Since I recommended Trans, its maker, Julian Goldberger, has gone on to make a few more films, one of which I have now seen: The Hawk Is Dying, from the novel by Harry Crews. It’s a mixed bag, ultimately, a pseudo-mystical mess, but not without a certain affect, and with gorgeous nighttime videography by Bobby Bukowski suggesting a cross between waking nightmare and dark, almost Southern Gothic fable.
Like Trans, the film is located in the State of Florida. The protagonist, George Gattling, operates a small automobile upholstering business; in his off-work hours, he is obsessed with hawks, a number of which have died during his attempts to train them. His autistic nephew, Fred, seems to have a profound, silent connection with the birds. Gattling lives with his sister, Precious (Rusty Schwimmer, heart-piercing), and Fred, who is her son and whom Gattling has raised with a father’s love after the boy’s biological father, upon discovering that Fred wasn’t “normal,” abandoned Precious and Fred.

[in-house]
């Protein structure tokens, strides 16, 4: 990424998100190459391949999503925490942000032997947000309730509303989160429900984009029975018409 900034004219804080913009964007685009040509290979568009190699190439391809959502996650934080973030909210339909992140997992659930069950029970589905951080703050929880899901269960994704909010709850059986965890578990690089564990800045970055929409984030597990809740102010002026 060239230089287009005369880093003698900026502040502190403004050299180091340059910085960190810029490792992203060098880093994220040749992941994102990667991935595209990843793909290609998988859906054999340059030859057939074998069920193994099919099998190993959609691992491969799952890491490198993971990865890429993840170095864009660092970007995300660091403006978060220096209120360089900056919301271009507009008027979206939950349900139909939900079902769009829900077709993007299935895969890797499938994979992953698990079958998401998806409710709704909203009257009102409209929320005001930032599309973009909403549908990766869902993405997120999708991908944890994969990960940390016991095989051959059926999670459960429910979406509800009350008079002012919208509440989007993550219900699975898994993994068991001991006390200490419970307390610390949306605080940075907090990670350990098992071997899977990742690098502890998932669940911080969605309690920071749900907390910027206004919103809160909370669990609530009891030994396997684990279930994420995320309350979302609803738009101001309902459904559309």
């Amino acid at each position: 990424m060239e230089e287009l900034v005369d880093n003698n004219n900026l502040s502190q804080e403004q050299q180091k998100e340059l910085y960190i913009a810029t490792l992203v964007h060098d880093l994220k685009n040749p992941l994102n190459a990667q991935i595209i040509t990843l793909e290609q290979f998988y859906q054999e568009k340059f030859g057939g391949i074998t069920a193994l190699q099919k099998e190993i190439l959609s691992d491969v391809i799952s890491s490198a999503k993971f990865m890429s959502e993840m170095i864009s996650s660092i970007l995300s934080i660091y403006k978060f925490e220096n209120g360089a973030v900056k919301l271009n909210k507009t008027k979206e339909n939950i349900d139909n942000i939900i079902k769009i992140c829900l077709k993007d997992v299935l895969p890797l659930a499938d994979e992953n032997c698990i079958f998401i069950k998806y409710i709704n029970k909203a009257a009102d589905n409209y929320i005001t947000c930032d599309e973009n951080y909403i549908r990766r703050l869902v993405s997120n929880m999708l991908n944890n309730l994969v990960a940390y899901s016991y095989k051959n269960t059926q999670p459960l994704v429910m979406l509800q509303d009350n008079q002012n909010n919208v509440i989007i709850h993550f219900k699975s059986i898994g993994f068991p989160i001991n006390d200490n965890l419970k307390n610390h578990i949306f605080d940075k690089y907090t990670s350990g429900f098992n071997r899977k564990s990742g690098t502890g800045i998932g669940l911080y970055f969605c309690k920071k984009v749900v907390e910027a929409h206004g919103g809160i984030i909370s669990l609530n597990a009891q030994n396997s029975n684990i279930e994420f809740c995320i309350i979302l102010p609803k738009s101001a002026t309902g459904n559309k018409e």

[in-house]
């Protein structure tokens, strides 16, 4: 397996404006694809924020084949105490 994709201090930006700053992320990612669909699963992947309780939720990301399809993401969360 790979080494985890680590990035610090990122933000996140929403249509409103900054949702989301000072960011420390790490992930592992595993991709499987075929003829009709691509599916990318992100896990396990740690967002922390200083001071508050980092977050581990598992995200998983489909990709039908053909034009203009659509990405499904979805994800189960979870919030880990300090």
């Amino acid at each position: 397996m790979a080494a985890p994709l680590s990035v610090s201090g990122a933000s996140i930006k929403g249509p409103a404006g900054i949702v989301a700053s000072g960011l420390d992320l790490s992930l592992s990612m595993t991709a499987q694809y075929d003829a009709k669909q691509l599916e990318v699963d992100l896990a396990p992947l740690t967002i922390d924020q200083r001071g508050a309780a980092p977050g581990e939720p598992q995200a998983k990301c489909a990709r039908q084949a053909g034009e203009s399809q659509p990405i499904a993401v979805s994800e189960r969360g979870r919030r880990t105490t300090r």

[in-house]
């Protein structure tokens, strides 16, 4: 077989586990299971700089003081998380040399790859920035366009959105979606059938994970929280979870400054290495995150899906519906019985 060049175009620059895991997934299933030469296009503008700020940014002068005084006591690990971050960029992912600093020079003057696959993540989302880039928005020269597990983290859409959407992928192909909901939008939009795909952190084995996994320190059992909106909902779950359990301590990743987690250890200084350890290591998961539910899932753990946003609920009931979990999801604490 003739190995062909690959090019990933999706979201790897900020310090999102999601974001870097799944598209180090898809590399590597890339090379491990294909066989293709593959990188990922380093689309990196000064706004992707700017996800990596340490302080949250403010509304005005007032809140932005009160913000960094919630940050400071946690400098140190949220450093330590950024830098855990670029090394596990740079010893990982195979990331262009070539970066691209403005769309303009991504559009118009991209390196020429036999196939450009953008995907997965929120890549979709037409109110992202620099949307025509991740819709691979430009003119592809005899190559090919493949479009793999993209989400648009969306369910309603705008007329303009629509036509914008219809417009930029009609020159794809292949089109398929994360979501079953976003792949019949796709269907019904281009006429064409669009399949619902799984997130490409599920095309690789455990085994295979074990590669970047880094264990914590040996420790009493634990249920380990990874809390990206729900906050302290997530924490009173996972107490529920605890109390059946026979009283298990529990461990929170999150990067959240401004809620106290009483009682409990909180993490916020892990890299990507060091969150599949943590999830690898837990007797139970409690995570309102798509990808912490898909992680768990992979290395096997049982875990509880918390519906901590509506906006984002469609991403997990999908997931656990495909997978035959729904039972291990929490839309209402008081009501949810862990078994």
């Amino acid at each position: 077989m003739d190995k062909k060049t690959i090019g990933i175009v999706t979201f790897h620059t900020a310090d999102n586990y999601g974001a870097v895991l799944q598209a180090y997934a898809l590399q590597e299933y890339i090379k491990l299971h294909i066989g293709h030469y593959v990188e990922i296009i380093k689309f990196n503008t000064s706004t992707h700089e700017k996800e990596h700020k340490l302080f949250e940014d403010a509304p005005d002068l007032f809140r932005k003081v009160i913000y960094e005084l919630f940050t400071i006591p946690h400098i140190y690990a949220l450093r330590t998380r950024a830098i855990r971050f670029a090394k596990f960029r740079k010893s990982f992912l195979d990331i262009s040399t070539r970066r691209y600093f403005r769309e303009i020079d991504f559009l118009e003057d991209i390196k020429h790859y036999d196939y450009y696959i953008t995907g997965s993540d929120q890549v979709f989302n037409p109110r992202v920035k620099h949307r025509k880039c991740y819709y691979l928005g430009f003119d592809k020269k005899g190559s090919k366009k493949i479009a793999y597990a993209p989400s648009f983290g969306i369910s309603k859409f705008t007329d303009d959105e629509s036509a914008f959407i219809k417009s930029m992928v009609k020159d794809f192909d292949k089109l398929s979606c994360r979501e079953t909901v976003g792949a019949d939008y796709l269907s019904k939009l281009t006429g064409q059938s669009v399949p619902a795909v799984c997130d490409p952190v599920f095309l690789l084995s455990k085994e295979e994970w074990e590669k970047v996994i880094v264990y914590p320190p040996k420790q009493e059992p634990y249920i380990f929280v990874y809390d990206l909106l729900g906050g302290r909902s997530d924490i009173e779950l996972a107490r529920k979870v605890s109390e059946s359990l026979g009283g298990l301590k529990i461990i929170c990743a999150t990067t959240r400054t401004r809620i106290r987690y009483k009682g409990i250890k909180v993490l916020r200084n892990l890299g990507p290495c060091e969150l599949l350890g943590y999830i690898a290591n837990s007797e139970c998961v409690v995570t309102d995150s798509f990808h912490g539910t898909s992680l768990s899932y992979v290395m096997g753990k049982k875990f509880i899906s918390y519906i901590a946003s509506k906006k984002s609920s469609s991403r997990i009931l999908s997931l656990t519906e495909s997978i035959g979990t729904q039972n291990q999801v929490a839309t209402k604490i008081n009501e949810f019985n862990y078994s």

Gattling captures a captivating red-tailed hawk, and tragedy strikes. Goldberger, assisted by Bukowski, conjures some powerful dreamlike imagery; but the visual and every other aspect of the film are compromised by the lead actor’s impassive face (even when he is supposed to be crying!), unnuanced rendering of a complicated character, and annoyingly perfect, even teeth. Paul Giamatti gives an atrocious performance that scarcely ever strikes a believable note.
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MY BOOK, A Short Chronology of World Cinema, IS CURRENTLY AVAILABLE FROM THE SANDS FILMS CINEMA CLUB IN LONDON. USING EITHER OF THE LINKS BELOW, ACCESS THE ADVERTISEMENT FOR THIS BOOK, FROM WHICH YOU CAN ORDER ONE OR MORE COPIES OF IT. THANKS.